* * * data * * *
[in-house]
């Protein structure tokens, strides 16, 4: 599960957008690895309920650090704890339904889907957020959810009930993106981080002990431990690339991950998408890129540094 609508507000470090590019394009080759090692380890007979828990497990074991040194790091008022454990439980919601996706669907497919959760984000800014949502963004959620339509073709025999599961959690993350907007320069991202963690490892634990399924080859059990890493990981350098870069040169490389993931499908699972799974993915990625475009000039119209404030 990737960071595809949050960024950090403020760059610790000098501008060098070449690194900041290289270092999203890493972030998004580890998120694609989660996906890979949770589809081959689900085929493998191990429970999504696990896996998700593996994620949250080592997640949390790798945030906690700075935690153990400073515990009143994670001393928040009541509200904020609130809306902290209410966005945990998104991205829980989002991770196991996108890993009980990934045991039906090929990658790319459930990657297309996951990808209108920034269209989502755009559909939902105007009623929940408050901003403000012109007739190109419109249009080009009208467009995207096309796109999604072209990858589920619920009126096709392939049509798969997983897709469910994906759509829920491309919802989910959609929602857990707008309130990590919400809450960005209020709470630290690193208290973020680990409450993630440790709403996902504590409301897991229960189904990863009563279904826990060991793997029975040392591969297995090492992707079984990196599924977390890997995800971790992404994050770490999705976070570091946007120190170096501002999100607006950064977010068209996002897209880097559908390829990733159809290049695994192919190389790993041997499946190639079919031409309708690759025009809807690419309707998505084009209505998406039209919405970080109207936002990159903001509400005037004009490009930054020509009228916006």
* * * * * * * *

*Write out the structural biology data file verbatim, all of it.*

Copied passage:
[in-house]
């Protein structure tokens, strides 16, 4: 599960957008690895309920650090704890339904889907957020959810009930993106981080002990431990690339991950998408890129540094 609508507000470090590019394009080759090692380890007979828990497990074991040194790091008022454990439980919601996706669907497919959760984000800014949502963004959620339509073709025999599961959690993350907007320069991202963690490892634990399924080859059990890493990981350098870069040169490389993931499908699972799974993915990625475009000039119209404030 990737960071595809949050960024950090403020760059610790000098501008060098070449690194900041290289270092999203890493972030998004580890998120694609989660996906890979949770589809081959689900085929493998191990429970999504696990896996998700593996994620949250080592997640949390790798945030906690700075935690153990400073515990009143994670001393928040009541509200904020609130809306902290209410966005945990998104991205829980989002991770196991996108890993009980990934045991039906090929990658790319459930990657297309996951990808209108920034269209989502755009559909939902105007009623929940408050901003403000012109007739190109419109249009080009009208467009995207096309796109999604072209990858589920619920009126096709392939049509798969997983897709469910994906759509829920491309919802989910959609929602857990707008309130990590919400809450960005209020709470630290690193208290973020680990409450993630440790709403996902504590409301897991229960189904990863009563279904826990060991793997029975040392591969297995090492992707079984990196599924977390890997995800971790992404994050770490999705976070570091946007120190170096501002999100607006950064977010068209996002897209880097559908390829990733159809290049695994192919190389790993041997499946190639079919031409309708690759025009809807690419309707998505084009209505998406039209919405970080109207936002990159903001509400005037004009490009930054020509009228916006």